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Movie Review: True Story

True Story's manipulative nature betrays itself at the bitter end.

Review by Matt Cummings

In Rupert Goold's True Story, NY Times writer Mike Finkel (Jonah Hill) is disgraced when news of his embellishment of a featured piece leads to his dismissal and blackballing. While desperately searching for another patron, he receives a call that the murderer Christian Longo (James Franco) has been using Finkel's name and title during his run from the law. He's accused of the heinous 2001 crime of strangling his wife and dumping his three young children into suitcases, all of whom were found floating in an Oregon channel. Finkel believes this story will signal his comeback, agreeing to help Longo write a book about the murder trial and his involvement in the crime. But lies and deception are never far behind, as Finklel gets dragged into Longo's web, placing Mike and wife Jill (Felicity Jones) at emotional and professional odds. As the trial ends and a decision is rendered, Mike and Jill must ask themselves: is Longo a scapegoat or a dangerous manipulator?

There is an uneasy stillness behind True Story, as if the murderous nature behind Franco's slick character is tightly controlled, waiting to be unleashed on some unsuspecting stooge. That gives him plenty of chances to mislead Mike and the audience, and for the most part it works. Skin crawls, shock commences, then the jury does what any good jury sets out to do: determine the defendant's real guilt or innocence. But until that happens, we see how Longo's growing list of lies begin to pile on top of each other, soon overwhelming Mike and leading us to wonder at each turn if Longo is telling the truth now...or now...or how about now. When the verdict is reached, we feel a little silly for thinking Longo had a chance, but it's what happens afterwards that left me scratching my head.

Hill continues to expand his resume with a solid performance as the writer who can't seem to get enough of his newest fan. There's an unspoken (dare I say) affection each has for the other: Mike the disgraced writer hoping to recapture his mojo, and Longo desperately needing the same sort of respect from anyone who will listen. And that is where True Story's irresistible force meets its own immovable logic and why some audience members will take exception to its ending. Why Finkel chooses to continue communicating with Longo long after a judgement is reached is beyond me. We're even lead to believe that two powerful scenes involving Jill and then Mike against Longo reflect their collective moment of clarity: on their own, both work exceptionally well. Yet, the film ends soon afterwards without us seeing how any of this has truly affected their marriage. Moreover, title cards before the credits tell us that Finkel and Longo still meet every Sunday to this day - huh? I guess truth is stranger than fiction, because it's based on Finkel's memoir. But it still doesn't do a very good job of getting at the real reasons why Finkel stayed around, and why Jill ultimately lets him.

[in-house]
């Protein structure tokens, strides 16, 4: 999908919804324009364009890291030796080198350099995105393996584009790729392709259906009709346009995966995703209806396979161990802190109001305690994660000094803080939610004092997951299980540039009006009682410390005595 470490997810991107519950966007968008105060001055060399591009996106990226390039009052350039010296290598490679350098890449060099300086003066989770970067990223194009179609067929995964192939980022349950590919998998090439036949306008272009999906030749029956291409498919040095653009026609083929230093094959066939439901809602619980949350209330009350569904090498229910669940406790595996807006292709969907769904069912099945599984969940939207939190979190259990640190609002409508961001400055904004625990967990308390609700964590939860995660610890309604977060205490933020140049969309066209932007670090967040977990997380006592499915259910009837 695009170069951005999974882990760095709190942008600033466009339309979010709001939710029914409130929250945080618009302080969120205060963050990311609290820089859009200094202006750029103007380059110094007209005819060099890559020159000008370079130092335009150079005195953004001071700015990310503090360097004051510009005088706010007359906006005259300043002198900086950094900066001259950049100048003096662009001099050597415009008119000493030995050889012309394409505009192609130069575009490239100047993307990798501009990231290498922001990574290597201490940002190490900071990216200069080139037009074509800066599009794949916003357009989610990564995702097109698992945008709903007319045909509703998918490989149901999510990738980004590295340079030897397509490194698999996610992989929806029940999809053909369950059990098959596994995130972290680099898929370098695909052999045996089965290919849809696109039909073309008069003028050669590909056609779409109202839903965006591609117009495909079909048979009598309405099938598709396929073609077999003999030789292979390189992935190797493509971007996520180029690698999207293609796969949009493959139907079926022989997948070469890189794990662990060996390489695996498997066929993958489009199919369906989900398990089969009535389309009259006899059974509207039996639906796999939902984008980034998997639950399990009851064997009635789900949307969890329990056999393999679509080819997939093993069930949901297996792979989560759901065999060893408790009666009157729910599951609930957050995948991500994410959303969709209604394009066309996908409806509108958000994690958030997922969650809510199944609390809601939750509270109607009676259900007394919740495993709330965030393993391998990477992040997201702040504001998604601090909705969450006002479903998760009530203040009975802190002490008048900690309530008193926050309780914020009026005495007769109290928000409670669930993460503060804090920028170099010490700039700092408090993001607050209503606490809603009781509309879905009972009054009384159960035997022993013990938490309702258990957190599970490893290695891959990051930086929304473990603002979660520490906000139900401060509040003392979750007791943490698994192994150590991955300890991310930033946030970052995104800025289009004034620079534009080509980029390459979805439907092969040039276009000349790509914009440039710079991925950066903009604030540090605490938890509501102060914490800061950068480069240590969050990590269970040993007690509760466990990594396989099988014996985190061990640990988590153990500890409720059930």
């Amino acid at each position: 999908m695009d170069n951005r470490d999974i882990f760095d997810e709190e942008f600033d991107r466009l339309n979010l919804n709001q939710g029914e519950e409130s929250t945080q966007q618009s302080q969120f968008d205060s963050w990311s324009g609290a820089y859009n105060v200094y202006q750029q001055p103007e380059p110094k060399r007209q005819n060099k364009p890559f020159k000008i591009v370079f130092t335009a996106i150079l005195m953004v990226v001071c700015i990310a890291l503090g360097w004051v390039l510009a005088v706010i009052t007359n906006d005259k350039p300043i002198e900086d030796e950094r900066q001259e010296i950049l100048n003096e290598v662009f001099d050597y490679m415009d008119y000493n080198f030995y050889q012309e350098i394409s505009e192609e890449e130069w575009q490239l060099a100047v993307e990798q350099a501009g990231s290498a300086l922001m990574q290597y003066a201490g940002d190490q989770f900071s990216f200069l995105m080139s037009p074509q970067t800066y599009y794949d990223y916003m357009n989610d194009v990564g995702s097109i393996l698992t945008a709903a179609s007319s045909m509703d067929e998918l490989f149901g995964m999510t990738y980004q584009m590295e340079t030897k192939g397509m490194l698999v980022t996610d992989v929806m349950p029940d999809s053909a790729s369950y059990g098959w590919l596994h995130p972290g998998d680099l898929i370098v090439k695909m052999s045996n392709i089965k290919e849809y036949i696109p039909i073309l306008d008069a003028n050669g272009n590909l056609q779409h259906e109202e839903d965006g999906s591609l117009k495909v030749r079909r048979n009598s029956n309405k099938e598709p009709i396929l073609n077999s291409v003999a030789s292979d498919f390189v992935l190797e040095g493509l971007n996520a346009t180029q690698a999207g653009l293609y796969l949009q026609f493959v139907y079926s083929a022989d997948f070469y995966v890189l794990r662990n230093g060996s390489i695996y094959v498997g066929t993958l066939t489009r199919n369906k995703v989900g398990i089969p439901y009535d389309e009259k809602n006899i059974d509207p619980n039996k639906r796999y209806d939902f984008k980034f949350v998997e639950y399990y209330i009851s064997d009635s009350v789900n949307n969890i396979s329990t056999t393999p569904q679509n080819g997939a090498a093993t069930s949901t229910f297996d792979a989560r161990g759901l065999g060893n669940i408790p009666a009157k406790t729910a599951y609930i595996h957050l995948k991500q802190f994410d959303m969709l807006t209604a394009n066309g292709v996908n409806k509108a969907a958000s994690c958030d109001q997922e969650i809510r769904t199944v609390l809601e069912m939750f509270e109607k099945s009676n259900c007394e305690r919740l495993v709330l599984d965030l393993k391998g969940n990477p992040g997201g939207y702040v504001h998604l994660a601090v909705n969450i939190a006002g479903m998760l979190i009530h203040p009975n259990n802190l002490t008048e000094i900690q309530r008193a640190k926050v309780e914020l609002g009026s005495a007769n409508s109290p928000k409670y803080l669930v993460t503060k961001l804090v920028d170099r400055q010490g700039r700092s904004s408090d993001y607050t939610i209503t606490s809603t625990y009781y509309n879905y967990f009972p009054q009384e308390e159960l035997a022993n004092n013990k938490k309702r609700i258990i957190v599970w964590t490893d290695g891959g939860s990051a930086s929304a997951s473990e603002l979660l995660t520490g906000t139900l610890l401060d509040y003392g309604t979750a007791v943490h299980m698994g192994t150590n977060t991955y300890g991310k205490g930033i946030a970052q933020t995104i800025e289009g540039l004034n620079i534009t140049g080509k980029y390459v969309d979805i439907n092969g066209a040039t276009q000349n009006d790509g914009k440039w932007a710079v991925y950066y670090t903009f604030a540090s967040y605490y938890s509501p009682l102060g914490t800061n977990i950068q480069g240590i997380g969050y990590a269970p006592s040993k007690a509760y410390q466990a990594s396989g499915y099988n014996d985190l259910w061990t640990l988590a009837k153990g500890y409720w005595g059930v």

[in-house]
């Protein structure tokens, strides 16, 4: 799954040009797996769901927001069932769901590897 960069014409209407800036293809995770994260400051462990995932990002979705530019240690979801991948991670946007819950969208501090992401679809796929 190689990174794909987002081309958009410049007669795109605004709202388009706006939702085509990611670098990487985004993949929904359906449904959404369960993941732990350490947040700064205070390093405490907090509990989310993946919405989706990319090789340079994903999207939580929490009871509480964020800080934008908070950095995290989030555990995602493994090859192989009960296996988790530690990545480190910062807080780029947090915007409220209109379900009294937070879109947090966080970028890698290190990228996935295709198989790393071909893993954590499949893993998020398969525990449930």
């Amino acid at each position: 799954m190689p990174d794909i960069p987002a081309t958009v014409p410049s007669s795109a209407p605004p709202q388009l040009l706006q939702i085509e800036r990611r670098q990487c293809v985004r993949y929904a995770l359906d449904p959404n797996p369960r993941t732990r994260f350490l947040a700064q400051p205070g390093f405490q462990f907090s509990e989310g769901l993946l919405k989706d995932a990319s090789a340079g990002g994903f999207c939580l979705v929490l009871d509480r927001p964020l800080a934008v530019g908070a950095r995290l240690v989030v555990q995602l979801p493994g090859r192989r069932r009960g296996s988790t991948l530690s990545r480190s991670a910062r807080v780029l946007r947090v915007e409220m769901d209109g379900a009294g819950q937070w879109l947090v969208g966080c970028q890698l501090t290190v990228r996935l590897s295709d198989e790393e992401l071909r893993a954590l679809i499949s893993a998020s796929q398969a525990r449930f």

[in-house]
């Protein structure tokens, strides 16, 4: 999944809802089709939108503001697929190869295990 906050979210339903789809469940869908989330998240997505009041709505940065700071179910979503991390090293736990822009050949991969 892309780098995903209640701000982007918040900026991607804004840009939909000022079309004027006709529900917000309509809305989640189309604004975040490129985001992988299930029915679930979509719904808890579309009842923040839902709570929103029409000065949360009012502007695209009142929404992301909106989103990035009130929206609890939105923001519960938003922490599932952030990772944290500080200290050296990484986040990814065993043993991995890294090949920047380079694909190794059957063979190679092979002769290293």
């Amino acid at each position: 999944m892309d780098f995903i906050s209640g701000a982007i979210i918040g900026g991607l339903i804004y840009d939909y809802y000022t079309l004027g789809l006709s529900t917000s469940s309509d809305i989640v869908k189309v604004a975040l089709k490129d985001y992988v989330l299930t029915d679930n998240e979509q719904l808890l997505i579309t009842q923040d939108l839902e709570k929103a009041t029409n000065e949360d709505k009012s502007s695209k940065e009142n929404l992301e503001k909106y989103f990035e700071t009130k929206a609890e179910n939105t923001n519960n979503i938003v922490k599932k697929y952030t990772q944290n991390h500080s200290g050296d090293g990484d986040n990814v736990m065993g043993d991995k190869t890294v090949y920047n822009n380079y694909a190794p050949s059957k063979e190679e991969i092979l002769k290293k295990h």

Story succumbs to its own version of fudging the real details behind some of the events Goold presents, none of which are worthy enough to derail the film. Sadly Story accomplishes that on its own by failing to explain why the two men's friendship has endured for so long. We never discover the modus operandi behind these characters, leaving us to form our own wild theories. I'm such debate is what Goold intended - and that's supposed to be a good thing - but in this case I wonder if another 5 minutes of exposition wouldn't have benefited the audience. True, some endings are best left to one's imagination, but it's the sort of unhealthy discussion after the lights come up that tinges what are some of the best performances of 2015. Another issue I have is the reigned-in role for Jones, who raised lip and frumpy nature are about the most interesting things about her until her tirade at Longo near film's end. Her role in many ways is totally disposable, leaving her out to dry as Mike returns over and over to prison without telling Jill why it's so important. That puts her in an odd position for most of the film, nearly an island onto her own.

Yet to the film's credit, Story doesn't devolve into a simple terror plot, even though Jill does receive the requisite creepy call from Christian that's shown in the trailer. Goold knows how to blur the lines here, making Christian into a sympathetic figure that Finkel can never quite figure out. Franco and Hill use that to their advantage, gliding effortlessly throughout, their long history in Hollywood reflecting in their terrific chemistry. It's odd to see such funny men in such serious roles, but Goold commands them right to the end, even if that end seems too sudden.

True Story succeeds as much as it fails, leading the audience on a twisty road of rationalizations and the obsession people have to feel wanted and admired. It's recommended, but be prepared to debate its rather sudden end.

True Story is Rated R for language and some disturbing material and has a runtime of 100 minutes.

Discuss this review with fellow SJF fans on Facebook. On Twitter, follow us at @SandwichJohnFilms, and follow author Matt Cummings at @mfc90125.

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